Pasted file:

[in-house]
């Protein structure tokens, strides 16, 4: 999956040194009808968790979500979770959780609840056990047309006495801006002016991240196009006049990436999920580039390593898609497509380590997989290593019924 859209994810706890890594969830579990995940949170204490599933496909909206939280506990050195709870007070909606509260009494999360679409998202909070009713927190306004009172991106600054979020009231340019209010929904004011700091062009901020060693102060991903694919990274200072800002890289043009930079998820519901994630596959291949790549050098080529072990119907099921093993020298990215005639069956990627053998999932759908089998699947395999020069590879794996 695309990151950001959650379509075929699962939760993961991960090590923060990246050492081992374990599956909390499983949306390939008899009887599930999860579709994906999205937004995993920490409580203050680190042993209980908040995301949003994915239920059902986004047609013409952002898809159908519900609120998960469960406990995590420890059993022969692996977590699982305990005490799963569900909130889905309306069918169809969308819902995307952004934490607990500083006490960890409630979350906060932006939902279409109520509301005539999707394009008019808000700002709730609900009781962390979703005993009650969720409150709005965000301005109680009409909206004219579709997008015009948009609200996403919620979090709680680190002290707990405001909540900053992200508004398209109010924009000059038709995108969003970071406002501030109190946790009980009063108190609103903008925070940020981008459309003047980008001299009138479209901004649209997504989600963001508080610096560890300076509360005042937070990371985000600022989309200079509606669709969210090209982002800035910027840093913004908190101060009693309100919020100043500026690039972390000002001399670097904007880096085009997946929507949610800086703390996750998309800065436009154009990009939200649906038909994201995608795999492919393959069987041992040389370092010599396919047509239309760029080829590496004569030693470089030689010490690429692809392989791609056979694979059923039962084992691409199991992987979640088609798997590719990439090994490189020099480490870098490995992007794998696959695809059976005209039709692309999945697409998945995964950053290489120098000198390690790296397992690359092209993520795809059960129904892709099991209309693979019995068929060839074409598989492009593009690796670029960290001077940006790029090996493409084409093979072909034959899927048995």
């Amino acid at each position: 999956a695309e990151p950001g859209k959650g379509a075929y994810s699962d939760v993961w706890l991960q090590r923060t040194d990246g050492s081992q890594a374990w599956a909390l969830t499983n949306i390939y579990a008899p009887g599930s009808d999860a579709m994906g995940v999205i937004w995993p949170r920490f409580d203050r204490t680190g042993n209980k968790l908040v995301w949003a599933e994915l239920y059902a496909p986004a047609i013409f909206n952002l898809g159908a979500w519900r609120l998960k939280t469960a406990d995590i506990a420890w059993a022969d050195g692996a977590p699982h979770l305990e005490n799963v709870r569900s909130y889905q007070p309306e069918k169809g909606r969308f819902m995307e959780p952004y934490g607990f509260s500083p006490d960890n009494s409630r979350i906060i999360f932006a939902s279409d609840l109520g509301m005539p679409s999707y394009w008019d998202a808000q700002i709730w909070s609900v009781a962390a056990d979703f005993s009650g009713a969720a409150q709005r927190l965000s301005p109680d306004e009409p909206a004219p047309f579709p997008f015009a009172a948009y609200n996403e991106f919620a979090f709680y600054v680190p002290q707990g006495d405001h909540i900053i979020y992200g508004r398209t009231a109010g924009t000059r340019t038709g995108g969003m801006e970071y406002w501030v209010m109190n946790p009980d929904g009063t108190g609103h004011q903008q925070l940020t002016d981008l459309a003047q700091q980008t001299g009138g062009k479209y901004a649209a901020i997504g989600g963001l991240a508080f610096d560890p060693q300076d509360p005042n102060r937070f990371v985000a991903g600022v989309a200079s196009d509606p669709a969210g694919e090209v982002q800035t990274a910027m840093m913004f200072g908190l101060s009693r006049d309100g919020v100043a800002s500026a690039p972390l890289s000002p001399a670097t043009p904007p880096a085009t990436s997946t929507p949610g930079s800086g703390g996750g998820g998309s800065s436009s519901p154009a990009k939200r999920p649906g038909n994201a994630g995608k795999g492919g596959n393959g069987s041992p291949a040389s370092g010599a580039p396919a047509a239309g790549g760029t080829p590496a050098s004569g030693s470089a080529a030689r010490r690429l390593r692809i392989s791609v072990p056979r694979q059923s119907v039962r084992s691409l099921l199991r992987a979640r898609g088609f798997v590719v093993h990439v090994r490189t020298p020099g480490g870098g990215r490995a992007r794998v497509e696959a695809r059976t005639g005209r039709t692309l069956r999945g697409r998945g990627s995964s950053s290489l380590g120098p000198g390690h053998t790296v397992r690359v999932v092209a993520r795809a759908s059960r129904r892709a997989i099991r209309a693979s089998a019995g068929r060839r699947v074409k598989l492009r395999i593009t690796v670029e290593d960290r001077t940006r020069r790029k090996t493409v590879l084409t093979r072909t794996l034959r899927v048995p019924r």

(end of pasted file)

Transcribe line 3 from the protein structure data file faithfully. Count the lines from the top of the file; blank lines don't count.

């Amino acid at each position: 999956a695309e990151p950001g859209k959650g379509a075929y994810s699962d939760v993961w706890l991960q090590r923060t040194d990246g050492s081992q890594a374990w599956a909390l969830t499983n949306i390939y579990a008899p009887g599930s009808d999860a579709m994906g995940v999205i937004w995993p949170r920490f409580d203050r204490t680190g042993n209980k968790l908040v995301w949003a599933e994915l239920y059902a496909p986004a047609i013409f909206n952002l898809g159908a979500w519900r609120l998960k939280t469960a406990d995590i506990a420890w059993a022969d050195g692996a977590p699982h979770l305990e005490n799963v709870r569900s909130y889905q007070p309306e069918k169809g909606r969308f819902m995307e959780p952004y934490g607990f509260s500083p006490d960890n009494s409630r979350i906060i999360f932006a939902s279409d609840l109520g509301m005539p679409s999707y394009w008019d998202a808000q700002i709730w909070s609900v009781a962390a056990d979703f005993s009650g009713a969720a409150q709005r927190l965000s301005p109680d306004e009409p909206a004219p047309f579709p997008f015009a009172a948009y609200n996403e991106f919620a979090f709680y600054v680190p002290q707990g006495d405001h909540i900053i979020y992200g508004r398209t009231a109010g924009t000059r340019t038709g995108g969003m801006e970071y406002w501030v209010m109190n946790p009980d929904g009063t108190g609103h004011q903008q925070l940020t002016d981008l459309a003047q700091q980008t001299g009138g062009k479209y901004a649209a901020i997504g989600g963001l991240a508080f610096d560890p060693q300076d509360p005042n102060r937070f990371v985000a991903g600022v989309a200079s196009d509606p669709a969210g694919e090209v982002q800035t990274a910027m840093m913004f200072g908190l101060s009693r006049d309100g919020v100043a800002s500026a690039p972390l890289s000002p001399a670097t043009p904007p880096a085009t990436s997946t929507p949610g930079s800086g703390g996750g998820g998309s800065s436009s519901p154009a990009k939200r999920p649906g038909n994201a994630g995608k795999g492919g596959n393959g069987s041992p291949a040389s370092g010599a580039p396919a047509a239309g790549g760029t080829p590496a050098s004569g030693s470089a080529a030689r010490r690429l390593r692809i392989s791609v072990p056979r694979q059923s119907v039962r084992s691409l099921l199991r992987a979640r898609g088609f798997v590719v093993h990439v090994r490189t020298p020099g480490g870098g990215r490995a992007r794998v497509e696959a695809r059976t005639g005209r039709t692309l069956r999945g697409r998945g990627s995964s950053s290489l380590g120098p000198g390690h053998t790296v397992r690359v999932v092209a993520r795809a759908s059960r129904r892709a997989i099991r209309a693979s089998a019995g068929r060839r699947v074409k598989l492009r395999i593009t690796v670029e290593d960290r001077t940006r020069r790029k090996t493409v590879l084409t093979r072909t794996l034959r899927v048995p019924r």